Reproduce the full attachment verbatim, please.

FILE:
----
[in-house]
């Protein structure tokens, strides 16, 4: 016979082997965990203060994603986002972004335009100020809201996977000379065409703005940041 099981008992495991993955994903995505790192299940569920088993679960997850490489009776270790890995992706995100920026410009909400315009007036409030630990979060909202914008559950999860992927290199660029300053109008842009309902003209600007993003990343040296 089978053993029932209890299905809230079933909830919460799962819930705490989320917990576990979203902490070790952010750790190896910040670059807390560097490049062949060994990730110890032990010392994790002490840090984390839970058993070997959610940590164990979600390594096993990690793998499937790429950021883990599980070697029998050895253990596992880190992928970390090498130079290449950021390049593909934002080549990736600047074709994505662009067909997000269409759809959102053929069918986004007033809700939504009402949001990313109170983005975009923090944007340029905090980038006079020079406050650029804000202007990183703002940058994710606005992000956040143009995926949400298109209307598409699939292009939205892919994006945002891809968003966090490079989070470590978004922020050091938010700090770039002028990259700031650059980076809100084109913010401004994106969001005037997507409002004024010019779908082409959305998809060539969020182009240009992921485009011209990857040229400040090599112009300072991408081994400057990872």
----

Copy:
[in-house]
């Protein structure tokens, strides 16, 4: 016979082997965990203060994603986002972004335009100020809201996977000379065409703005940041 099981008992495991993955994903995505790192299940569920088993679960997850490489009776270790890995992706995100920026410009909400315009007036409030630990979060909202914008559950999860992927290199660029300053109008842009309902003209600007993003990343040296 089978053993029932209890299905809230079933909830919460799962819930705490989320917990576990979203902490070790952010750790190896910040670059807390560097490049062949060994990730110890032990010392994790002490840090984390839970058993070997959610940590164990979600390594096993990690793998499937790429950021883990599980070697029998050895253990596992880190992928970390090498130079290449950021390049593909934002080549990736600047074709994505662009067909997000269409759809959102053929069918986004007033809700939504009402949001990313109170983005975009923090944007340029905090980038006079020079406050650029804000202007990183703002940058994710606005992000956040143009995926949400298109209307598409699939292009939205892919994006945002891809968003966090490079989070470590978004922020050091938010700090770039002028990259700031650059980076809100084109913010401004994106969001005037997507409002004024010019779908082409959305998809060539969020182009240009992921485009011209990857040229400040090599112009300072991408081994400057990872």